Hartlepool council bosses to reshape drug and alcohol treatment services

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Council bosses are to look to reshape the town’s drug and alcohol treatment services to focus on preventing problems.

It comes after a Hartlepool Borough Council finance and policy committee report noted drug and alcohol dependency in the town causes significant harm to people.

Councillors voted to endorse an ‘enhanced current service’ of its present model which will retain and strengthen an in-house element of receiving referrals and proving immediate support.

It also involves engaging with external bodies to provide the clinical element, such as prescribing treatment, wound care, primary care, virus screening and sexual health care.

Councillors backed the move and said they need to focus on preventing drug and alcohol issues in the town.

Coun Kevin Cranney said: “I feel that we need to be moving towards a more preventative approach, because we don’t seem to be tackling the issue and it always seems to be reactive rather than proactive.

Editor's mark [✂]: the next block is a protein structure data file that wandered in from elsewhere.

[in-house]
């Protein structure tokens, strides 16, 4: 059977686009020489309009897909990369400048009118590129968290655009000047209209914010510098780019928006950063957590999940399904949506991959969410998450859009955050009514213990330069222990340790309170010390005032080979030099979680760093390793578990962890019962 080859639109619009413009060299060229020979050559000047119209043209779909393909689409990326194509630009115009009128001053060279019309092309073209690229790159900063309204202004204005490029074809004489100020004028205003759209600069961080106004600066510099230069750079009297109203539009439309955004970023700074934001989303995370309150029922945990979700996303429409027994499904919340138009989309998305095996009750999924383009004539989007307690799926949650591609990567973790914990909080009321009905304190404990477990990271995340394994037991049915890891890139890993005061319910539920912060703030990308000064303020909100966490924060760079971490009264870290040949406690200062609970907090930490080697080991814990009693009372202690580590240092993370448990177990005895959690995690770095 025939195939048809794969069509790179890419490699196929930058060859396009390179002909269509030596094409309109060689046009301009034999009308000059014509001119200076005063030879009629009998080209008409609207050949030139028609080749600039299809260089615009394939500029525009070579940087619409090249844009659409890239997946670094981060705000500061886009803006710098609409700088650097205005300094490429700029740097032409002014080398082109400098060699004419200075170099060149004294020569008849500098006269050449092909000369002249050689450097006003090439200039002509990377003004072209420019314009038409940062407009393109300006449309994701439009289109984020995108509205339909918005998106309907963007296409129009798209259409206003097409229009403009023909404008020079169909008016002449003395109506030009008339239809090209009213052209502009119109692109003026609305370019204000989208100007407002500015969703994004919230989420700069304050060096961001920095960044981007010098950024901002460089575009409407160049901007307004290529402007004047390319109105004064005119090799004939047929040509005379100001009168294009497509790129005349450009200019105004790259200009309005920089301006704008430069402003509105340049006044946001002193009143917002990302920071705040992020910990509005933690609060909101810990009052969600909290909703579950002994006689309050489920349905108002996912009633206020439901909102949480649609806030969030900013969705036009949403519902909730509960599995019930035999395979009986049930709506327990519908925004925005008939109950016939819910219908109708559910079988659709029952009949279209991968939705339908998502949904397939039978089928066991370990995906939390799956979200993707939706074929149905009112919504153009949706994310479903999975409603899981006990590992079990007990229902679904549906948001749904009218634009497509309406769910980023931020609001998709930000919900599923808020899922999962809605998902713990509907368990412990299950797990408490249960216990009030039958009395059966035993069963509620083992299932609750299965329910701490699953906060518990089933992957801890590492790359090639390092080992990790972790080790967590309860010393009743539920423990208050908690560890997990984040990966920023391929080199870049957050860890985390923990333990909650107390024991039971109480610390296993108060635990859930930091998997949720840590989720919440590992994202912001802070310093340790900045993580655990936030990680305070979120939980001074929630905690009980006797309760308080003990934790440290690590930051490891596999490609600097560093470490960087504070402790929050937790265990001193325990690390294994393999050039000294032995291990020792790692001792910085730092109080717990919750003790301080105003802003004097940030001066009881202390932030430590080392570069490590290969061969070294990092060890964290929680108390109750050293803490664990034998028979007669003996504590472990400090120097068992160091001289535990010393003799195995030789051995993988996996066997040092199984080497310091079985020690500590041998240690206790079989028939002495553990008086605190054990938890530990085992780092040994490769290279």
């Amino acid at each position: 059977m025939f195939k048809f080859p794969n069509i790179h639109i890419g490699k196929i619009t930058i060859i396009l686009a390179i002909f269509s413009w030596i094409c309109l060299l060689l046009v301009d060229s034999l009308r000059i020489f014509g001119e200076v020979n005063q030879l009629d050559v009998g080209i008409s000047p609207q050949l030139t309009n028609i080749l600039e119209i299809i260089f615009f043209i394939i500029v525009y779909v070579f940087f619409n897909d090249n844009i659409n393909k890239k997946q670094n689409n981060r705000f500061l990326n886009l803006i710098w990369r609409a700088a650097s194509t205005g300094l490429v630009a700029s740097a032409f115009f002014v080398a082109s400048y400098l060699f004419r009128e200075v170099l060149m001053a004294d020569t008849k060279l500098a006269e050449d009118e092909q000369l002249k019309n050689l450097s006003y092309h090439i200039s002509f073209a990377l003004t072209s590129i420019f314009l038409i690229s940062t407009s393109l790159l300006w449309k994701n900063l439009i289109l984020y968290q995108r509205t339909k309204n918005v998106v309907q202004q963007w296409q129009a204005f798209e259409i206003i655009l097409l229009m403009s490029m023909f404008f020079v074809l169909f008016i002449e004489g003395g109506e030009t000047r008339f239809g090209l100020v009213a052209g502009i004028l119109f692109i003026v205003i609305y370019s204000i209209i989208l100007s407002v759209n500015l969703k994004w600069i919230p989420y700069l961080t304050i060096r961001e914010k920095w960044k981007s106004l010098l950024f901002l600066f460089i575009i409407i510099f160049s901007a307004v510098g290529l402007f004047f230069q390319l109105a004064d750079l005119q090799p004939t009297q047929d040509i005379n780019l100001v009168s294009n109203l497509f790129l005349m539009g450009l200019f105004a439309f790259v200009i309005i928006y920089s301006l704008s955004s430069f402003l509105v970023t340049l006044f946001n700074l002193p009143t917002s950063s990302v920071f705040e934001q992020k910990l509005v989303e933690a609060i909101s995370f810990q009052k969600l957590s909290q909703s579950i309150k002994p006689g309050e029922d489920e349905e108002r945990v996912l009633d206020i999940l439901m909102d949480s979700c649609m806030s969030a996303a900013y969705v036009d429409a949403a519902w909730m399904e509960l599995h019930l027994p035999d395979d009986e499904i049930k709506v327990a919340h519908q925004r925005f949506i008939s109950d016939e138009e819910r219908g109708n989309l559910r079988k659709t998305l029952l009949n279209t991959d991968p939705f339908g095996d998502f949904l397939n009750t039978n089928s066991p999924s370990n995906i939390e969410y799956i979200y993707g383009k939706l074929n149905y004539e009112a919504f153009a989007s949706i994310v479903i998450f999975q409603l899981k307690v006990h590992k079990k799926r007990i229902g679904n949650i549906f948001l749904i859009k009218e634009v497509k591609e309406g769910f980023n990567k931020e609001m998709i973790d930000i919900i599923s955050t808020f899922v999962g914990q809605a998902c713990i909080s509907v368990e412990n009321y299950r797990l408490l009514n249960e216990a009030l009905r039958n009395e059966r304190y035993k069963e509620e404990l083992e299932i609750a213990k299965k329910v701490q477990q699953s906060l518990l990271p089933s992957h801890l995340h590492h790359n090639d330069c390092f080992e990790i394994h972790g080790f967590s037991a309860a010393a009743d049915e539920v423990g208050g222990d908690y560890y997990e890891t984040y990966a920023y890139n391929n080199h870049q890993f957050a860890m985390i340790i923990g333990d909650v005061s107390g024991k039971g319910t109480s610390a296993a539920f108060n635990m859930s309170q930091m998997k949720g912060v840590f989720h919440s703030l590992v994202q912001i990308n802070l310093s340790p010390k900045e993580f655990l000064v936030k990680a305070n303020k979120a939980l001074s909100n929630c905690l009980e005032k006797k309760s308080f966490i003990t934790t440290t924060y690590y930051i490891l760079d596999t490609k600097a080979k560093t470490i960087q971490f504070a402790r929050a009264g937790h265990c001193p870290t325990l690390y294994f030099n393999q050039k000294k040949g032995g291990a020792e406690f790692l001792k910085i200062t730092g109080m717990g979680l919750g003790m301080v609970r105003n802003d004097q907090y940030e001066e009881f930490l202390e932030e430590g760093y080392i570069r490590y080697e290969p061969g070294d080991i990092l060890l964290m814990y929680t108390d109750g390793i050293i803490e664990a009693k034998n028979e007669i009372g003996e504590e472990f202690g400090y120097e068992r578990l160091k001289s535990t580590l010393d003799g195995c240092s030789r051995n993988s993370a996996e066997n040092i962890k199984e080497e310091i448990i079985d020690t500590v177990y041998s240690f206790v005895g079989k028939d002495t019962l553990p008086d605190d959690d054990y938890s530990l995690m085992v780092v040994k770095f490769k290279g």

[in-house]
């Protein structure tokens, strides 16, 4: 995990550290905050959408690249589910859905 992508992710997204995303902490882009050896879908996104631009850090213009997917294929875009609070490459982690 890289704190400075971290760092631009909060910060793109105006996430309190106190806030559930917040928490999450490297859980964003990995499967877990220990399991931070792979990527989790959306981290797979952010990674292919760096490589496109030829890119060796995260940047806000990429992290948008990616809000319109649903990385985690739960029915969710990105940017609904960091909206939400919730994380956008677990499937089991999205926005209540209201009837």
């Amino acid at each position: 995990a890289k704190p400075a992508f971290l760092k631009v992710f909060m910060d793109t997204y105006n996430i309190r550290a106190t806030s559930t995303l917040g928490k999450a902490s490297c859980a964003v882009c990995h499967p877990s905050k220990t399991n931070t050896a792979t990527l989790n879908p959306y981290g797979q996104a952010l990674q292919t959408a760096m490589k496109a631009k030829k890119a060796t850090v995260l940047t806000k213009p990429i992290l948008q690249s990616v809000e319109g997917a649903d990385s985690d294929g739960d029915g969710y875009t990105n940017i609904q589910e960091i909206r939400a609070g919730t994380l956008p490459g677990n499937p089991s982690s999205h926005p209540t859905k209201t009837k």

“I support where we’re going with this.”

Council leader Coun Christopher Akers-Belcher said: “This service we need to be in control of it, because it is affecting housing, work, everything.

“I’m all in favour of it because I understand it is early days but moving towards that preventative model is where we need to go.”

The report which went to the committee also noted Hartlepool has one of the highest death rates from drug misuse and alcohol related liver disease in the North East.

It also claims substance misuse is a major factor in the rising demand for children’s social care services

Sally Robinson, director of children and joint commissioning services, added the council was still in a ‘change period’ after implementing its latest service plan to bring the provision of support in house in 2016.

This has involved dealing with problems such as the needle exchange, which have since been resolved.

She said: “I know last summer there was a crisis in relation to the needle exchange and some significant difficulties, that has then been resolved and sorted.

“Incrementally what we’re doing is trying to improve the in-house offers, once we have a new commissioned offer then we can start to wrap around the whole offer.”

It comes after last week concerns were raised over an ‘inexorable rise’ in drug and alcohol problems by both police and health bosses in Hartlepool.

Nic Marko , Local Democracy Reporting Service